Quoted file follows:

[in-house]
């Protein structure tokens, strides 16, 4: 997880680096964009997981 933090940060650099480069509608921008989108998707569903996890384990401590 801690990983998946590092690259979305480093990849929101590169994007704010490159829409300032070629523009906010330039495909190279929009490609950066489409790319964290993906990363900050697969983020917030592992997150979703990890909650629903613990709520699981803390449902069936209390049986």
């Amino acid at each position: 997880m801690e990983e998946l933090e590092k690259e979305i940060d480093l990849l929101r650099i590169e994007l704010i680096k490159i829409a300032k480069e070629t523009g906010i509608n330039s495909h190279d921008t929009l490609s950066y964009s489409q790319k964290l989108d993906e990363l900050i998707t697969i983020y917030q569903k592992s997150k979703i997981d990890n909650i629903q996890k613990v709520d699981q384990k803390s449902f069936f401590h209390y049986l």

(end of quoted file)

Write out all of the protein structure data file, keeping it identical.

[in-house]
């Protein structure tokens, strides 16, 4: 997880680096964009997981 933090940060650099480069509608921008989108998707569903996890384990401590 801690990983998946590092690259979305480093990849929101590169994007704010490159829409300032070629523009906010330039495909190279929009490609950066489409790319964290993906990363900050697969983020917030592992997150979703990890909650629903613990709520699981803390449902069936209390049986």
């Amino acid at each position: 997880m801690e990983e998946l933090e590092k690259e979305i940060d480093l990849l929101r650099i590169e994007l704010i680096k490159i829409a300032k480069e070629t523009g906010i509608n330039s495909h190279d921008t929009l490609s950066y964009s489409q790319k964290l989108d993906e990363l900050i998707t697969i983020y917030q569903k592992s997150k979703i997981d990890n909650i629903q996890k613990v709520d699981q384990k803390s449902f069936f401590h209390y049986l």